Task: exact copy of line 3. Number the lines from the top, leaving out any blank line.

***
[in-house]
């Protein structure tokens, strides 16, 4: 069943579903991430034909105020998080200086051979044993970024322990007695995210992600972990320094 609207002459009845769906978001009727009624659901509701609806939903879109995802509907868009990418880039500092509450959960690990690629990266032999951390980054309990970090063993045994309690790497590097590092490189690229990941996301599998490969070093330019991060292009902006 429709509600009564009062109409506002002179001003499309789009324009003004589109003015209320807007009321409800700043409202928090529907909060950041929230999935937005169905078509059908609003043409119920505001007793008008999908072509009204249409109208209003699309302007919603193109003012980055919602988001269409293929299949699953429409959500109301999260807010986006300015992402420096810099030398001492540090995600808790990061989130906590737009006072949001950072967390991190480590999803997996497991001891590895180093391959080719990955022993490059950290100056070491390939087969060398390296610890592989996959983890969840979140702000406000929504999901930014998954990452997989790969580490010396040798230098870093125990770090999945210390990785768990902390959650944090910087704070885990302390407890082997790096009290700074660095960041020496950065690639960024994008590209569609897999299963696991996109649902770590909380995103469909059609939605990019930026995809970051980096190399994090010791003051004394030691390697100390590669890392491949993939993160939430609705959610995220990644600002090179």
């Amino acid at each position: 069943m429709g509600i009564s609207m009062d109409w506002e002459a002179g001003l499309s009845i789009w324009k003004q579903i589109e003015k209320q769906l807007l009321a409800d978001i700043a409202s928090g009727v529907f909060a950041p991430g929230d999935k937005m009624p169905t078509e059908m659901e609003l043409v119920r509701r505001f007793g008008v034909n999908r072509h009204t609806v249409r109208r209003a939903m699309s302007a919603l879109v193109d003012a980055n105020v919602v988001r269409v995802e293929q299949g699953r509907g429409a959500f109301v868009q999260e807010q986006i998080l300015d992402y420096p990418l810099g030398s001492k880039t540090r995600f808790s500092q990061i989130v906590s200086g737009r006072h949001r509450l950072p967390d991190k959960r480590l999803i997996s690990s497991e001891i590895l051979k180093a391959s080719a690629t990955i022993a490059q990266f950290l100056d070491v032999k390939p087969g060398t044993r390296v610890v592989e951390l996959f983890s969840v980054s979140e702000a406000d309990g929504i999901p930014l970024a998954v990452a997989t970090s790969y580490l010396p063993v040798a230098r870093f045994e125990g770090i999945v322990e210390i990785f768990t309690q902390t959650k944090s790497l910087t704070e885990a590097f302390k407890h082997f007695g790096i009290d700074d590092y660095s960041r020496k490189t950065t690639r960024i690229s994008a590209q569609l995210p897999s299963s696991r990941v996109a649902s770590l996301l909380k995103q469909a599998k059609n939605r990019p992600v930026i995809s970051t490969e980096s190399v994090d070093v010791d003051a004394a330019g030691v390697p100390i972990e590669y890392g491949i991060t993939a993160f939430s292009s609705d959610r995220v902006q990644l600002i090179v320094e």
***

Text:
């Amino acid at each position: 069943m429709g509600i009564s609207m009062d109409w506002e002459a002179g001003l499309s009845i789009w324009k003004q579903i589109e003015k209320q769906l807007l009321a409800d978001i700043a409202s928090g009727v529907f909060a950041p991430g929230d999935k937005m009624p169905t078509e059908m659901e609003l043409v119920r509701r505001f007793g008008v034909n999908r072509h009204t609806v249409r109208r209003a939903m699309s302007a919603l879109v193109d003012a980055n105020v919602v988001r269409v995802e293929q299949g699953r509907g429409a959500f109301v868009q999260e807010q986006i998080l300015d992402y420096p990418l810099g030398s001492k880039t540090r995600f808790s500092q990061i989130v906590s200086g737009r006072h949001r509450l950072p967390d991190k959960r480590l999803i997996s690990s497991e001891i590895l051979k180093a391959s080719a690629t990955i022993a490059q990266f950290l100056d070491v032999k390939p087969g060398t044993r390296v610890v592989e951390l996959f983890s969840v980054s979140e702000a406000d309990g929504i999901p930014l970024a998954v990452a997989t970090s790969y580490l010396p063993v040798a230098r870093f045994e125990g770090i999945v322990e210390i990785f768990t309690q902390t959650k944090s790497l910087t704070e885990a590097f302390k407890h082997f007695g790096i009290d700074d590092y660095s960041r020496k490189t950065t690639r960024i690229s994008a590209q569609l995210p897999s299963s696991r990941v996109a649902s770590l996301l909380k995103q469909a599998k059609n939605r990019p992600v930026i995809s970051t490969e980096s190399v994090d070093v010791d003051a004394a330019g030691v390697p100390i972990e590669y890392g491949i991060t993939a993160f939430s292009s609705d959610r995220v902006q990644l600002i090179v320094e």